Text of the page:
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Bodleian Library MS. Laud Lat. 102, fol. 12r
Insular script in a ninth-century German monastery
Oxford, Bodleian Library, MS. Laud Lat. 102, a Gospel book written in the early 800s, is one of the oldest manuscripts to be included in the Polonsky German project.
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Bodleian Library MS. Laud Lat. 92, fols. 20v
What's for dinner: giraffe or lynx?
Analysing glosses is like a treasure hunt, particularly when exploring vernacular languages. Glosses are words translating or explaining a main text, typically written in between lines or in the margins.
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Bodleian Library MS. Laud Lat. 117, fol. 17r
The importance of being (im)perfect
Close your eyes for a moment and picture a manuscript. Depending on your origin and background, this image will look quite different.
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Bodleian Library MS. Laud Misc. 562, fol. 1r
Blogging with medieval manuscripts
This article was first published on the Oxford Medieval Studies blog under the title Reaching out with Manuscripts What do you get when you put together an excited group of medieval manuscript specialists and ask them to discuss blogging and teaching with digitized manuscripts?
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Herzog August Bibliothek Wolfenbüttel, Cod. Guelf. 1.4 Aug. 2°, fol. 12r
Key Milestones and Approaching our Project Goal: A Mid-term Review on The Polonsky Foundation Digitisation Project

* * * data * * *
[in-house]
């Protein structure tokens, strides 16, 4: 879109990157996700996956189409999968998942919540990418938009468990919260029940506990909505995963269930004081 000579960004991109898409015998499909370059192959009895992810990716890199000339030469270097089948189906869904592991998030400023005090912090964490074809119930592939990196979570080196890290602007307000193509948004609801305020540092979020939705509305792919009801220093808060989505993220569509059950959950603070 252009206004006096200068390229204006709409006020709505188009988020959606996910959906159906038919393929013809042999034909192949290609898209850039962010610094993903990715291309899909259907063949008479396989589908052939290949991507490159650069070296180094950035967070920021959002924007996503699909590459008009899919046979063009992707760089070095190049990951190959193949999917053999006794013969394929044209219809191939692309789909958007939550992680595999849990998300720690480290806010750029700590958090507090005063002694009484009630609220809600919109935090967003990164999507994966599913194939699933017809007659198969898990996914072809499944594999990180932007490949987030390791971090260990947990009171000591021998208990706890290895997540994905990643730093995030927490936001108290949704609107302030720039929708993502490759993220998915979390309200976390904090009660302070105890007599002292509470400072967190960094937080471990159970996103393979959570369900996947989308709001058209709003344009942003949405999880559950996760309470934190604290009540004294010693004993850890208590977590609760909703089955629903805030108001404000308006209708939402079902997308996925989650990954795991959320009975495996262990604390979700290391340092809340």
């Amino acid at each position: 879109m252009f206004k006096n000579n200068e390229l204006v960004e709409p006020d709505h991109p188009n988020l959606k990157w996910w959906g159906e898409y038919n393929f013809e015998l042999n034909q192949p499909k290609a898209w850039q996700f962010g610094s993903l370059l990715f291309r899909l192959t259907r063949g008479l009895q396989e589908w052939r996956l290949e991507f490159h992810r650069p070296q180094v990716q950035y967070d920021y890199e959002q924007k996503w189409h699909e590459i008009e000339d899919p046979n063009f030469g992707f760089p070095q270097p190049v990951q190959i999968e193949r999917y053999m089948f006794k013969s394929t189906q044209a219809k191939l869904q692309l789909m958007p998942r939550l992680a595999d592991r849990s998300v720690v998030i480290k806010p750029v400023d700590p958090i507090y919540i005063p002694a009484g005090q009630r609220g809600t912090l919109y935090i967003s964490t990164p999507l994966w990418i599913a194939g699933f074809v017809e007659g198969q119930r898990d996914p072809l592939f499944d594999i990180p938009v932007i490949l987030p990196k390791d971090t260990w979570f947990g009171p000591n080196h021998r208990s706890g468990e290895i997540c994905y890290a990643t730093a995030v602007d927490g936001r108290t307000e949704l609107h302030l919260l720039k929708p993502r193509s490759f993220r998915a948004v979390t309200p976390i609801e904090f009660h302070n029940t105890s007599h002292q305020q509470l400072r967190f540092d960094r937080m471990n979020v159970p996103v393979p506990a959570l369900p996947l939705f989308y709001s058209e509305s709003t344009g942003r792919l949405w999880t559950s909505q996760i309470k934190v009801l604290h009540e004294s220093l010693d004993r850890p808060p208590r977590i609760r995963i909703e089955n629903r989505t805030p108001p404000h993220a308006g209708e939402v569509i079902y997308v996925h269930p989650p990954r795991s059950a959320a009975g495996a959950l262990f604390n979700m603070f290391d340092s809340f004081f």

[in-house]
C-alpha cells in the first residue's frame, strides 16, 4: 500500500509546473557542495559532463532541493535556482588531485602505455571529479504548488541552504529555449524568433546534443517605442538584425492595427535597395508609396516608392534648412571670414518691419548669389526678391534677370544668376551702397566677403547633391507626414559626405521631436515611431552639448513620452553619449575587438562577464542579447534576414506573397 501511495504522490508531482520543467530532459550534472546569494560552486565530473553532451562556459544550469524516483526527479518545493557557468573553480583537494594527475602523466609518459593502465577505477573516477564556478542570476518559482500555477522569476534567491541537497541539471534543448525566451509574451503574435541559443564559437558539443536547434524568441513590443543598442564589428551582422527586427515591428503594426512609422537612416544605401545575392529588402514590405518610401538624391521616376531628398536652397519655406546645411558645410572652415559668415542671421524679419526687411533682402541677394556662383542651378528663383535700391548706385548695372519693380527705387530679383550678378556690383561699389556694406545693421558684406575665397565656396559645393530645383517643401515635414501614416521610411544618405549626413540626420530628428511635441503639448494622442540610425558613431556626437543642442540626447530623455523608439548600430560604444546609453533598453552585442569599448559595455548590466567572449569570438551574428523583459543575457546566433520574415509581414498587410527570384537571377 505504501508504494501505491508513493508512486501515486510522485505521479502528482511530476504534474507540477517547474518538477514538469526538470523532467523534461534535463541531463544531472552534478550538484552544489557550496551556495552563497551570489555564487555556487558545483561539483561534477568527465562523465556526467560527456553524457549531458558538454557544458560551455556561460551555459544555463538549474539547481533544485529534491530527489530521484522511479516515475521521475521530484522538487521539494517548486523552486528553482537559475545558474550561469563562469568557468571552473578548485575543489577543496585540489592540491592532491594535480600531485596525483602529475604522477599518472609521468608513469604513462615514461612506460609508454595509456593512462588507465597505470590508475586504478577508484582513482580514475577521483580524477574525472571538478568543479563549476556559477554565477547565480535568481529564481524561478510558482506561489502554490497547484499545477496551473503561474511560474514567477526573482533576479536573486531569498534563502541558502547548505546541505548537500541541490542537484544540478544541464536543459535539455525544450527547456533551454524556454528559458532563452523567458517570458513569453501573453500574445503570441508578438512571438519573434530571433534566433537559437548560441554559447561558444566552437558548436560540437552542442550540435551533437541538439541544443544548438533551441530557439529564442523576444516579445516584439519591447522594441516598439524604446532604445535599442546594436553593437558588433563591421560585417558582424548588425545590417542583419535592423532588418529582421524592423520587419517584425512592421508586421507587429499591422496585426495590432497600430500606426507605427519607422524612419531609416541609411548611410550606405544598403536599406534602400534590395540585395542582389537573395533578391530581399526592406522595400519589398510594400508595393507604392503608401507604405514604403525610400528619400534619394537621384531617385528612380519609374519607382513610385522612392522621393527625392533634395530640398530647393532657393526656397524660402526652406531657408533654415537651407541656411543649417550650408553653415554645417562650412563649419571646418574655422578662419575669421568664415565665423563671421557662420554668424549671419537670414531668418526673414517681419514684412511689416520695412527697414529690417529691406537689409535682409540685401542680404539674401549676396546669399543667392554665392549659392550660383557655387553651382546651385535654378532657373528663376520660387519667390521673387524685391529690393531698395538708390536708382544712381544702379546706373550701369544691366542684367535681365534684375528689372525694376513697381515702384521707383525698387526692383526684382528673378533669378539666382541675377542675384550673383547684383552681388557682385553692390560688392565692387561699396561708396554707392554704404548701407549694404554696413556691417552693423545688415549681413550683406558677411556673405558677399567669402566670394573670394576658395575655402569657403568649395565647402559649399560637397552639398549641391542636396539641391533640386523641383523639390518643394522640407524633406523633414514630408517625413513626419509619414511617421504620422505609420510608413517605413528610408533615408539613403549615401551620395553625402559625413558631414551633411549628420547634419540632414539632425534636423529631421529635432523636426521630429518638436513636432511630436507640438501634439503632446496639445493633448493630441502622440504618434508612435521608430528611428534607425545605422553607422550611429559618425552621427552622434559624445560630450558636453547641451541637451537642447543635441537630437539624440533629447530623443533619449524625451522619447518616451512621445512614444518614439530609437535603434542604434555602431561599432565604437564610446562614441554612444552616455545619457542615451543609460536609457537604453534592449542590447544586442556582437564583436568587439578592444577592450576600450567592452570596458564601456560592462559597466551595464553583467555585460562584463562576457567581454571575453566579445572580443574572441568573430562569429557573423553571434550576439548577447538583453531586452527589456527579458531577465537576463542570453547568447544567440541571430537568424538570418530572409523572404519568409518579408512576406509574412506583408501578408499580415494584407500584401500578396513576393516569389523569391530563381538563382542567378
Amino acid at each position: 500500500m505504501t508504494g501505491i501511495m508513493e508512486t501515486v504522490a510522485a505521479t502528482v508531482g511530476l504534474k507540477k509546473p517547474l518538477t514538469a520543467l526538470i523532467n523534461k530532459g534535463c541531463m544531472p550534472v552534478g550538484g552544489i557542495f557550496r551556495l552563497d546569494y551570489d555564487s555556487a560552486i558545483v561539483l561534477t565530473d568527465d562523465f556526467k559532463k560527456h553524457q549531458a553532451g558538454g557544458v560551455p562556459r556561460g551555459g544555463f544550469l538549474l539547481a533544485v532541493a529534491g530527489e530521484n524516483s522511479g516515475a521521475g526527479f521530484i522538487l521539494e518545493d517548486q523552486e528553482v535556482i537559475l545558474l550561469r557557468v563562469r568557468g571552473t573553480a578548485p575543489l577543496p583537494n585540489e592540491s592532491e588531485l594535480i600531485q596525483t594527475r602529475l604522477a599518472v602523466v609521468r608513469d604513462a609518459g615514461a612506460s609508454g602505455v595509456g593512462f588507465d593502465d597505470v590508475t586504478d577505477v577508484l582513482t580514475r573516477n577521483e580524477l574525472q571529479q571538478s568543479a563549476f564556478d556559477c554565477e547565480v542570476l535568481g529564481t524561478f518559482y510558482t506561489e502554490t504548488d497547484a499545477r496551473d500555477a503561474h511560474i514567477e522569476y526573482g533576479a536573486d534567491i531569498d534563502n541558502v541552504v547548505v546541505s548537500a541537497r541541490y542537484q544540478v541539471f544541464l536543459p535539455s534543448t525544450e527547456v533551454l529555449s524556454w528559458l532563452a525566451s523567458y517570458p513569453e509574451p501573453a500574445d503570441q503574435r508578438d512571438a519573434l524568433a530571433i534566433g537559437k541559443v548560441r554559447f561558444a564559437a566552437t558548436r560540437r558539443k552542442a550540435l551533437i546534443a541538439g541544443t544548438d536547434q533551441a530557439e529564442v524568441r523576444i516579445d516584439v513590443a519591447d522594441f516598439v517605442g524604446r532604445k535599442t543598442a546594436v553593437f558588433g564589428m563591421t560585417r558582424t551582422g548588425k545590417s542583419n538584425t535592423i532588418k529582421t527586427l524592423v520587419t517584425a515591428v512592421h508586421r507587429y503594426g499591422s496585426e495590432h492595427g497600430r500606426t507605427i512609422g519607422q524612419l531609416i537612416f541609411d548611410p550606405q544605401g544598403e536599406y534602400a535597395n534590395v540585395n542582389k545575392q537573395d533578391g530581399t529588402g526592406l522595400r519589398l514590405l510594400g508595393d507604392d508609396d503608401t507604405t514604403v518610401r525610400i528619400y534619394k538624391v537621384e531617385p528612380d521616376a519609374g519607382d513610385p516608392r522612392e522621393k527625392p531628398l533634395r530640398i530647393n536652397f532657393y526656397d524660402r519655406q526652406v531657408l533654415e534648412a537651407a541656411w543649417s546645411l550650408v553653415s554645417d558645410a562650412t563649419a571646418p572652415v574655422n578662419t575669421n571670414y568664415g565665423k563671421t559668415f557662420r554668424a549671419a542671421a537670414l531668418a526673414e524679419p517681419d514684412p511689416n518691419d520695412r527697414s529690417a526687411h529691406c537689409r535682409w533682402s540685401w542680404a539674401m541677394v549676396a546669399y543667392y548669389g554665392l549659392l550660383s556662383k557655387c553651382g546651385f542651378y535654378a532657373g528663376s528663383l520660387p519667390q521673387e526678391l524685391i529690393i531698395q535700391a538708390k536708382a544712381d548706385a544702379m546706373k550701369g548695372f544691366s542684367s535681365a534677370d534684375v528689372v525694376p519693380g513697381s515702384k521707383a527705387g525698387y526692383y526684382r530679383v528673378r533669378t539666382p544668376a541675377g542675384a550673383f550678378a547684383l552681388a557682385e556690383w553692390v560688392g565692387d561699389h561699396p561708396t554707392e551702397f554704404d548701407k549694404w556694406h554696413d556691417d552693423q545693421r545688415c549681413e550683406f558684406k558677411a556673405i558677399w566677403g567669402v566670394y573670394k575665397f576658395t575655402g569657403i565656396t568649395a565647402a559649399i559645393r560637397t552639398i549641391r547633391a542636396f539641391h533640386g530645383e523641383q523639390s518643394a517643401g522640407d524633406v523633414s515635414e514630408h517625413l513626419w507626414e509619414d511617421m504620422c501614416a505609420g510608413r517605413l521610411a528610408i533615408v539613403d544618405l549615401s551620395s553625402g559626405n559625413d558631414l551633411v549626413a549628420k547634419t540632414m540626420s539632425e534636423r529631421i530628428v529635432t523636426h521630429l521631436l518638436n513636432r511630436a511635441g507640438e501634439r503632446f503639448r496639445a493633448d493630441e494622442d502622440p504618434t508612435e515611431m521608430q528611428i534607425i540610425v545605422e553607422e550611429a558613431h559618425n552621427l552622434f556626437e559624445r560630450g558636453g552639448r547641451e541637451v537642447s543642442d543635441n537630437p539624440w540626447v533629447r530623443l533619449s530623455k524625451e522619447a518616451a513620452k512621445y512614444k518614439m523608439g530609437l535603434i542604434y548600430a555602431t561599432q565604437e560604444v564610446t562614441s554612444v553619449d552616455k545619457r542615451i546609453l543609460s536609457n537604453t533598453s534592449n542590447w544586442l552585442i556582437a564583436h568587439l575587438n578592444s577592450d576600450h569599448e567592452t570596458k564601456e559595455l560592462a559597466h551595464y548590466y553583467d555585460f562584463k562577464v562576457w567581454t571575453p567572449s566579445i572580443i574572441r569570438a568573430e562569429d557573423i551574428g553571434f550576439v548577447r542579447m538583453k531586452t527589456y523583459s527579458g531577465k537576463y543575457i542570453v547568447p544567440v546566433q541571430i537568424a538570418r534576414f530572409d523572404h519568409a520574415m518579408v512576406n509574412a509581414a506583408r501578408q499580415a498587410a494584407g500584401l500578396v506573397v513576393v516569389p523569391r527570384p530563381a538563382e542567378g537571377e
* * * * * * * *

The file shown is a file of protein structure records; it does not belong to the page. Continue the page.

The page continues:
December 2018 marked the beginning of a collaborative project between the Herzog August Bibliothek (HAB) and the Bodleian Libraries. Funded by The Polonsky Foundation, the two institutions are in the process of digitizing several hundred medieval manuscripts from German monastic libraries.
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Cod. Guelf. 70 Weiss., fol. 1v, Evangelium nach Lukas mit Glossen
Handschriften aus dem Kloster Weißenburg/Wissembourg
Ausstellung der Herzog August Bibliothek Wolfenbüttel (16. Febr. – 1. Juni 2020) Unter dem Titel „Leuchtendes Wort. Sprechendes Bild“ zeigt die Herzog August Bibliothek ab dem 16.
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MS. Laud Lat. 27, fol. 2r
What Have We Digitized So Far?
It’s been a little over a year since we began project photography in earnest here at the Bodleian, and a little under a year since the first items went online.
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MS. Lat. liturg. f. 4, fol. 174v.
Medingen Manuscript Production in the Age of Monastic Reform (1479) and Lutheran Reformation (1524-1544): How the project contributes to understanding the genesis of the Oxford prayerbook MS. Lat. liturg. f. 4
Dating medieval manuscripts is a cumbersome business. If manuscripts do not contain a completion date, a researcher has to rely on (more or less) datable manuscript characteristics.
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MS. Don. e. 248 held open at fols. 20v-21r.
A first-hand encounter with MS. Don. e. 248
We’re delighted to be sharing a post from a sibling blog, History of the Book, written by participants in project advisor Henrike Lähnemann’s History of the Book method option at the University of Oxford.
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Cod. Guelf. 35 Helmst., fol. 128r, initial T.
Spotlight on Cod. Guelf. 35 Helmst.
The Herzog August Bibliothek’s Cod. Guelf. 35 Helmst. was the very first manuscript to be digitized for this project back in March 2019.
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